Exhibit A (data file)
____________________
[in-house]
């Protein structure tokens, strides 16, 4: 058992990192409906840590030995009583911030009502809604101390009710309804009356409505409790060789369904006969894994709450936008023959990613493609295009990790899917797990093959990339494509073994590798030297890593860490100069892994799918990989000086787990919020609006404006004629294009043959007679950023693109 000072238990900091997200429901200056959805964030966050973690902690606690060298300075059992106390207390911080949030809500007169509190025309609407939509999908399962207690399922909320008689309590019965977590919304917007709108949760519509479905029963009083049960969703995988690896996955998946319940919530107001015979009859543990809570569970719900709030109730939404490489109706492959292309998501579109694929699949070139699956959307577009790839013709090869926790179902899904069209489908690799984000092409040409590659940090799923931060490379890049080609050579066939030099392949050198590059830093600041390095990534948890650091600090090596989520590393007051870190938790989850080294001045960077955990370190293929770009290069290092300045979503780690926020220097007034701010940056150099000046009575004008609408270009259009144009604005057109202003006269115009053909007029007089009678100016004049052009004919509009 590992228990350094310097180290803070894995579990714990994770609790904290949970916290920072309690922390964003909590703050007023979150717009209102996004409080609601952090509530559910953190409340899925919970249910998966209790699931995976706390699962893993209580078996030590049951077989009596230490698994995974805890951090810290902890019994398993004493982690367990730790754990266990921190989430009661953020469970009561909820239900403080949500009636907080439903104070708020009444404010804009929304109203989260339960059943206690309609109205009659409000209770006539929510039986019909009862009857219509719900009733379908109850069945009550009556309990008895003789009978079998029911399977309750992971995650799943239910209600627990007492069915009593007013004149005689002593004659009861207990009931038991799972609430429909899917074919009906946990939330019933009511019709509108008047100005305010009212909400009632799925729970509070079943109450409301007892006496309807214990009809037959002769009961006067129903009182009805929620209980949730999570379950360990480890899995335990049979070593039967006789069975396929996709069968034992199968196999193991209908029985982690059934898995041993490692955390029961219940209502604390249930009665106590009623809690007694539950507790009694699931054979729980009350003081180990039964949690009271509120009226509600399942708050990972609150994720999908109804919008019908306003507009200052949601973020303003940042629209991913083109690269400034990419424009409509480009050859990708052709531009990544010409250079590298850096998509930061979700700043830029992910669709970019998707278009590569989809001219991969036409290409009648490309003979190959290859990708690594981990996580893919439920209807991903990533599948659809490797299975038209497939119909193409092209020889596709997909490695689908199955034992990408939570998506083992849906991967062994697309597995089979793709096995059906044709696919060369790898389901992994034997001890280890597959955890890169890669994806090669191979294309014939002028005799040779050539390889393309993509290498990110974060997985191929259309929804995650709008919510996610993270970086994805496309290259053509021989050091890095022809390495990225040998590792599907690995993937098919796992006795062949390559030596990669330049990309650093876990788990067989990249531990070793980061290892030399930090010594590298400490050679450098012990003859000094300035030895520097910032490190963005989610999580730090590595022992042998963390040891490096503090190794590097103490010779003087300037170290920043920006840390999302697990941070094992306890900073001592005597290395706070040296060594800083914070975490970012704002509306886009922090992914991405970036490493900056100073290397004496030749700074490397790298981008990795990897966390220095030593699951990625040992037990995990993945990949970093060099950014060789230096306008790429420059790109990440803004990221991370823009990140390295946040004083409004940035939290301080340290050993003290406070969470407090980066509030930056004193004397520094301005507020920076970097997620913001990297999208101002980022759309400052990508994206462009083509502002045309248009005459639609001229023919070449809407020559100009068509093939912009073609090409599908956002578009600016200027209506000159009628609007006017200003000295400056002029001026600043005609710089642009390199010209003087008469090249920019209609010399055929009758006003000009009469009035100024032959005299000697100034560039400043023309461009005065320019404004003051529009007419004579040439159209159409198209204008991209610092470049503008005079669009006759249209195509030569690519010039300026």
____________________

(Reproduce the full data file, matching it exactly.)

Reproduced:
[in-house]
């Protein structure tokens, strides 16, 4: 058992990192409906840590030995009583911030009502809604101390009710309804009356409505409790060789369904006969894994709450936008023959990613493609295009990790899917797990093959990339494509073994590798030297890593860490100069892994799918990989000086787990919020609006404006004629294009043959007679950023693109 000072238990900091997200429901200056959805964030966050973690902690606690060298300075059992106390207390911080949030809500007169509190025309609407939509999908399962207690399922909320008689309590019965977590919304917007709108949760519509479905029963009083049960969703995988690896996955998946319940919530107001015979009859543990809570569970719900709030109730939404490489109706492959292309998501579109694929699949070139699956959307577009790839013709090869926790179902899904069209489908690799984000092409040409590659940090799923931060490379890049080609050579066939030099392949050198590059830093600041390095990534948890650091600090090596989520590393007051870190938790989850080294001045960077955990370190293929770009290069290092300045979503780690926020220097007034701010940056150099000046009575004008609408270009259009144009604005057109202003006269115009053909007029007089009678100016004049052009004919509009 590992228990350094310097180290803070894995579990714990994770609790904290949970916290920072309690922390964003909590703050007023979150717009209102996004409080609601952090509530559910953190409340899925919970249910998966209790699931995976706390699962893993209580078996030590049951077989009596230490698994995974805890951090810290902890019994398993004493982690367990730790754990266990921190989430009661953020469970009561909820239900403080949500009636907080439903104070708020009444404010804009929304109203989260339960059943206690309609109205009659409000209770006539929510039986019909009862009857219509719900009733379908109850069945009550009556309990008895003789009978079998029911399977309750992971995650799943239910209600627990007492069915009593007013004149005689002593004659009861207990009931038991799972609430429909899917074919009906946990939330019933009511019709509108008047100005305010009212909400009632799925729970509070079943109450409301007892006496309807214990009809037959002769009961006067129903009182009805929620209980949730999570379950360990480890899995335990049979070593039967006789069975396929996709069968034992199968196999193991209908029985982690059934898995041993490692955390029961219940209502604390249930009665106590009623809690007694539950507790009694699931054979729980009350003081180990039964949690009271509120009226509600399942708050990972609150994720999908109804919008019908306003507009200052949601973020303003940042629209991913083109690269400034990419424009409509480009050859990708052709531009990544010409250079590298850096998509930061979700700043830029992910669709970019998707278009590569989809001219991969036409290409009648490309003979190959290859990708690594981990996580893919439920209807991903990533599948659809490797299975038209497939119909193409092209020889596709997909490695689908199955034992990408939570998506083992849906991967062994697309597995089979793709096995059906044709696919060369790898389901992994034997001890280890597959955890890169890669994806090669191979294309014939002028005799040779050539390889393309993509290498990110974060997985191929259309929804995650709008919510996610993270970086994805496309290259053509021989050091890095022809390495990225040998590792599907690995993937098919796992006795062949390559030596990669330049990309650093876990788990067989990249531990070793980061290892030399930090010594590298400490050679450098012990003859000094300035030895520097910032490190963005989610999580730090590595022992042998963390040891490096503090190794590097103490010779003087300037170290920043920006840390999302697990941070094992306890900073001592005597290395706070040296060594800083914070975490970012704002509306886009922090992914991405970036490493900056100073290397004496030749700074490397790298981008990795990897966390220095030593699951990625040992037990995990993945990949970093060099950014060789230096306008790429420059790109990440803004990221991370823009990140390295946040004083409004940035939290301080340290050993003290406070969470407090980066509030930056004193004397520094301005507020920076970097997620913001990297999208101002980022759309400052990508994206462009083509502002045309248009005459639609001229023919070449809407020559100009068509093939912009073609090409599908956002578009600016200027209506000159009628609007006017200003000295400056002029001026600043005609710089642009390199010209003087008469090249920019209609010399055929009758006003000009009469009035100024032959005299000697100034560039400043023309461009005065320019404004003051529009007419004579040439159209159409198209204008991209610092470049503008005079669009006759249209195509030569690519010039300026």